Vengeance of Rain Thunders to Sheema Classic Win

Vengeance of Rain Thunders to Sheema Classic Win
Photo: Trevor Jones
New Zealand's Vengeance of Rain and Anthony Delpech win the Dubai Sheema.
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By Jason Ford
Vengeance of Rain became the first Hong Kong winner on World Cup night when winning the $5 million Sheema Classic (UAE-I) over 12 furlongs on the grass.

Given a confident ride by Anthony Delpech, the 7-year-old gelded son of Zabeel was never far off the pace for trainer David Ferraris. The New Zealand-bred Vengeance of Rain was sent to the front just over a furlong out. He ran on strongly to land his 10th career win, denying Mike De Kock’s Oracle West, under Weichong Marwing, and Mick Channon’s Youmzain who both finished well. Epsom Derby (UAE-I) winner Sir Percy was fourth.

Arguably the strongest ever field for this race, they went slowly early. Godolphin’s Best Alibi took the early lead. Quijano raced in second followed by Vengeance Of Rain on the rail, while Host and Honey Rider were traveling outside with Sir Percy in mid-division. The placings and the moderate pace remained much the same at the backstretch, before Sir Percy started to make his move at the home turn. Vengeance Of Rain was still biding his time behind the leaders and made a move to the outside between the tiring Quijano and Sir Percy, quickening to take the lead at the 300-meter pole.

Delpech, who was based in the UAE as recently as 2002, said: “That is a great result for Hong Kong and our racing. I won the Hong Kong Gold Cup (HK-I) on him (twice) but to come here and win is something else.”

It was Vengeance of Rain's first win outside his homeland. Vengeance of Rain came into the race off his second victory in the HK Gold Cup by a nose March 4 at Sha Tin. The $3 million prize pushed the bay's earnings to $7,925,502.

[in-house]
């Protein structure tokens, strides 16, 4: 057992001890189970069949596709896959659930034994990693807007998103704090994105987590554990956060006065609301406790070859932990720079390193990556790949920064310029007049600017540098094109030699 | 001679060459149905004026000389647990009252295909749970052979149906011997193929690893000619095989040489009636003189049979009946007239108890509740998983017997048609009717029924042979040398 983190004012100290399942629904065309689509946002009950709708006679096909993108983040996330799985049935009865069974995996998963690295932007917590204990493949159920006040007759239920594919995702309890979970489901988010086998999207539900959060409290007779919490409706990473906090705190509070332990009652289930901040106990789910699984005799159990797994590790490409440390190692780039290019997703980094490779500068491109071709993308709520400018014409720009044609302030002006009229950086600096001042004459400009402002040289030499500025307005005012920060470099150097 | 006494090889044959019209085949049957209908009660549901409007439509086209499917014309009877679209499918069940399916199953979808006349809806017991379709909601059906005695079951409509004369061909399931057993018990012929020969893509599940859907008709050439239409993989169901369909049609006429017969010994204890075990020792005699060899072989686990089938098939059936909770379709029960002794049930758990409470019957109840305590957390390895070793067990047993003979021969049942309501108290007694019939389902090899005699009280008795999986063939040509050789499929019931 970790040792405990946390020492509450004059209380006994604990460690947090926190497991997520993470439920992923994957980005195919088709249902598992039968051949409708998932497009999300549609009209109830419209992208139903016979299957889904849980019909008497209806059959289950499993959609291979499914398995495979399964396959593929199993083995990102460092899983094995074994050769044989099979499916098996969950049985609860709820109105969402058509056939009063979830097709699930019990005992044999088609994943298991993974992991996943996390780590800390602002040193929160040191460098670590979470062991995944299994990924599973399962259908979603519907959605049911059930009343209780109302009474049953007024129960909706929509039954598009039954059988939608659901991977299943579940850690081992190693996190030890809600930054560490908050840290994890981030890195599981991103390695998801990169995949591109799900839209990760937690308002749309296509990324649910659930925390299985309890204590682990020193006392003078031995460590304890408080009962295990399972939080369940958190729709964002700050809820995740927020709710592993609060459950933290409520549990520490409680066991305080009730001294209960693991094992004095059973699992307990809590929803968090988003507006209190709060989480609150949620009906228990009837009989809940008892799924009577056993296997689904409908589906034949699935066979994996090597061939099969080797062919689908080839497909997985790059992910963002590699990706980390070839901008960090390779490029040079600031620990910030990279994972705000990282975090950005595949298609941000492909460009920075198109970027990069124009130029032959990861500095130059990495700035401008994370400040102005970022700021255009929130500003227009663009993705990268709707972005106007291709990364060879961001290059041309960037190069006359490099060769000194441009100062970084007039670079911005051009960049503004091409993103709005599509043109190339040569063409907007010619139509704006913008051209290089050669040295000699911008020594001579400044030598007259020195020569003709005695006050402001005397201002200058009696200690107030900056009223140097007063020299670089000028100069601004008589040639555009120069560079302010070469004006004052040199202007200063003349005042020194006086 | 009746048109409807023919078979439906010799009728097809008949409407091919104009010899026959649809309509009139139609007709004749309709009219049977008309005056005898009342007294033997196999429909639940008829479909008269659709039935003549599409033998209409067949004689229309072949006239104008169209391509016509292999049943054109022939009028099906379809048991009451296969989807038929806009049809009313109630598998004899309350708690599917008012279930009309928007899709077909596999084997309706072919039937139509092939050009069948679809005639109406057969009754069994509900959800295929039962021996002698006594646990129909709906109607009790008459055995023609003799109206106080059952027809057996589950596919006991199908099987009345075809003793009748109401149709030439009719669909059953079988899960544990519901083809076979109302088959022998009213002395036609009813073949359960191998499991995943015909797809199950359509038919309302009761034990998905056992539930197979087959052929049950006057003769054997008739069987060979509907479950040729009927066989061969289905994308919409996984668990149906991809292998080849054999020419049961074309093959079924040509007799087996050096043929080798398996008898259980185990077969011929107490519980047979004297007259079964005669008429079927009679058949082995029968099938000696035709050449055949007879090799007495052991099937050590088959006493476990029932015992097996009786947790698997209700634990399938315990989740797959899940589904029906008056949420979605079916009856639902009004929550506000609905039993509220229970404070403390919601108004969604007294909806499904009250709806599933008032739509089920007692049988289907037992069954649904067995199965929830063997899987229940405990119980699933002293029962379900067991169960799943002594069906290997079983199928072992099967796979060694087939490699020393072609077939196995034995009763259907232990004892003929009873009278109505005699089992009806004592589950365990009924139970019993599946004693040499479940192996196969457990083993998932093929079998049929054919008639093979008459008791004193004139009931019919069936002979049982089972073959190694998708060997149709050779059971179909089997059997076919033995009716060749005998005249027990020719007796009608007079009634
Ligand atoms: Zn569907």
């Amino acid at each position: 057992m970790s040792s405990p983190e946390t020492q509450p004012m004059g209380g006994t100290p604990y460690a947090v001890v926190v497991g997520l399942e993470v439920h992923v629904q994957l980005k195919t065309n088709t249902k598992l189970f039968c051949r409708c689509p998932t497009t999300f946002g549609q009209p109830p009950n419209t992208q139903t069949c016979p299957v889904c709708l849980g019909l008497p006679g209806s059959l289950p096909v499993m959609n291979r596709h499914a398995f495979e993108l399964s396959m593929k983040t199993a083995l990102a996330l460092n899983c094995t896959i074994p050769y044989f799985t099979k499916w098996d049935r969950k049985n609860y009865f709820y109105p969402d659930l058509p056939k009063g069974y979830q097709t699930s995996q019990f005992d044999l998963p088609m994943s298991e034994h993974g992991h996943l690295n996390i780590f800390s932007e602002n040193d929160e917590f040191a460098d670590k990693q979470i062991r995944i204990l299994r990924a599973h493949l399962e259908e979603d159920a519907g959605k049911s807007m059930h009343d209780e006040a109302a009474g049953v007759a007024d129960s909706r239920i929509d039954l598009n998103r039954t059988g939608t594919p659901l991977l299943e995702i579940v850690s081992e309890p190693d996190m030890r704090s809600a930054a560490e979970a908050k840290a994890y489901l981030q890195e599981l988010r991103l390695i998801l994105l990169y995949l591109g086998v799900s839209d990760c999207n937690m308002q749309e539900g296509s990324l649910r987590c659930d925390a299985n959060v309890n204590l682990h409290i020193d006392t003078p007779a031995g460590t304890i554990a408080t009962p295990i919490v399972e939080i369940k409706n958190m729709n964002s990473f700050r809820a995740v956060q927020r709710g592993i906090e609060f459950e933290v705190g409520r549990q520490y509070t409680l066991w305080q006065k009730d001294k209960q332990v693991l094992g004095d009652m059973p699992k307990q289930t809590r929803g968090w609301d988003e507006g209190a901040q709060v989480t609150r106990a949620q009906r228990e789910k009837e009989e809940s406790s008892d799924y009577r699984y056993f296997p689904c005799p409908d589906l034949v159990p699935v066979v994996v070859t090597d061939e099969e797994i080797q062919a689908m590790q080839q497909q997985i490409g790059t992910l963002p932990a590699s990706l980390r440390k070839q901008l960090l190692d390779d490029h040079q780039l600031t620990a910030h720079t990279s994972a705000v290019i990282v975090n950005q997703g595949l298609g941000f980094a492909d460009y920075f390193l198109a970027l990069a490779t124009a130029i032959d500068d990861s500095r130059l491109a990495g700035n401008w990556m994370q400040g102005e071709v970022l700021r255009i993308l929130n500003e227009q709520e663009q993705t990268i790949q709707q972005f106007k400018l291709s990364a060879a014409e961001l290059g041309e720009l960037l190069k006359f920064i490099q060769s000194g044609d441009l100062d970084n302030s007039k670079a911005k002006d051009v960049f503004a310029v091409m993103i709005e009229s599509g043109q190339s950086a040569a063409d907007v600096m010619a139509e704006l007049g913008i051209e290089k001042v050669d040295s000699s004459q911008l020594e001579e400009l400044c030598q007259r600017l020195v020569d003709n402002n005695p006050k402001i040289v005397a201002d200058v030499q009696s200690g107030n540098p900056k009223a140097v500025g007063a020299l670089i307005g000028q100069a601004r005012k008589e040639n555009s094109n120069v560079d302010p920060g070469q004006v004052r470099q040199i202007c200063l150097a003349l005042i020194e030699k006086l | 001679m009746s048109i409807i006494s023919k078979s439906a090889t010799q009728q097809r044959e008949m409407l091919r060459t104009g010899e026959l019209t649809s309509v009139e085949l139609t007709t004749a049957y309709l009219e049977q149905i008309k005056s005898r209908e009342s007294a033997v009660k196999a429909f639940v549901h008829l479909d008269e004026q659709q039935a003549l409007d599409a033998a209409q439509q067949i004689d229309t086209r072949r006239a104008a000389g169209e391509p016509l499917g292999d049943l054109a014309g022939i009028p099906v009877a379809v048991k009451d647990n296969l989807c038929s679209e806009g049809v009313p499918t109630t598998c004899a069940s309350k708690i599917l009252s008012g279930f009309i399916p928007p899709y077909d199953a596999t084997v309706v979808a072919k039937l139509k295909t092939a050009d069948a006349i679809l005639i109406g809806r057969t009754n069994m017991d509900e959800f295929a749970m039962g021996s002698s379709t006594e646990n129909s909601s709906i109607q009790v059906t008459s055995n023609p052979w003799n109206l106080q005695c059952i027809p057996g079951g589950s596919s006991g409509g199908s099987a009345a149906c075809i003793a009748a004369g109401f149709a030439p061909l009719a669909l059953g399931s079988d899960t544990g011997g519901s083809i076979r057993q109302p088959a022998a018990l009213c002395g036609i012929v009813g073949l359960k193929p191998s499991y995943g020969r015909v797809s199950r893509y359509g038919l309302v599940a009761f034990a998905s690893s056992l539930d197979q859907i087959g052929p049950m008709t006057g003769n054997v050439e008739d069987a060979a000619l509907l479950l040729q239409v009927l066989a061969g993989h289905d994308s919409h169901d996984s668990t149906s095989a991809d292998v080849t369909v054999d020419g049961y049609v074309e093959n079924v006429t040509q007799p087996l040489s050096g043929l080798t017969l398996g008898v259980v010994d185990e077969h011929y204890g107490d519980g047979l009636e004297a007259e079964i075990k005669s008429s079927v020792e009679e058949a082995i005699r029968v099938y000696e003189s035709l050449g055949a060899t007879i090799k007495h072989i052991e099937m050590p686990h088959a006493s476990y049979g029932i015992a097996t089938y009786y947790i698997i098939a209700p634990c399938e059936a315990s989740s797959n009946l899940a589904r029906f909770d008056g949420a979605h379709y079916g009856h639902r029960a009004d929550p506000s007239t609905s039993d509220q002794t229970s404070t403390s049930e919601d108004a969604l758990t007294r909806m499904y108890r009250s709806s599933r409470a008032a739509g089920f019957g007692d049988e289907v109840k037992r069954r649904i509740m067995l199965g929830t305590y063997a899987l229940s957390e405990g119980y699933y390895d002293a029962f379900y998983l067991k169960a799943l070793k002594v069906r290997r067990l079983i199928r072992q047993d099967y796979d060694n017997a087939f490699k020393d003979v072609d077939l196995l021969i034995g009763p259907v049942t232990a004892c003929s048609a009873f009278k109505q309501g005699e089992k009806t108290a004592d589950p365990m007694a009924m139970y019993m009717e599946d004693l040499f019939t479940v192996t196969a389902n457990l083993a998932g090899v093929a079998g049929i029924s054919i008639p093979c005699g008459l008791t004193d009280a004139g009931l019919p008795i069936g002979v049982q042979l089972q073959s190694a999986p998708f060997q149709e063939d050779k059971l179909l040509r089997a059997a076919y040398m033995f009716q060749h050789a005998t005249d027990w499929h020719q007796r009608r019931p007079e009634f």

In his first start since, Breeders’ Cup Turf (gr. IT) winner Red Rocks was only ninth in this, the longest race of the night, having not been able to secure a clear run.

“He was a little bit fresh but our goal today was to relax and make a run," said jockey Corey Nakatani Of the J. Paul Reddam-owned Irish-bred Red Rocks. "He got a little tired, so no disgrace. He is going to move forward off this race. We will get them next time.”

Runner-up Oracle West was arguably a bit unlucky as he was denied a run at a vital stage, while Youmzain and Richard Hughes, compromised by the slow pace, made good progress in the straight from the rear of the field and was nearest at the finish.

The three Americans, Honey Ryder (11th), Host (12th) and Obrigado (13th) were disappointing.

“I was out wide the whole time and didn’t have any coverage," Gomez said of Honey Ryder. "She got bounced around a little bit. She is a filly against the boys and it took a toll on her.”

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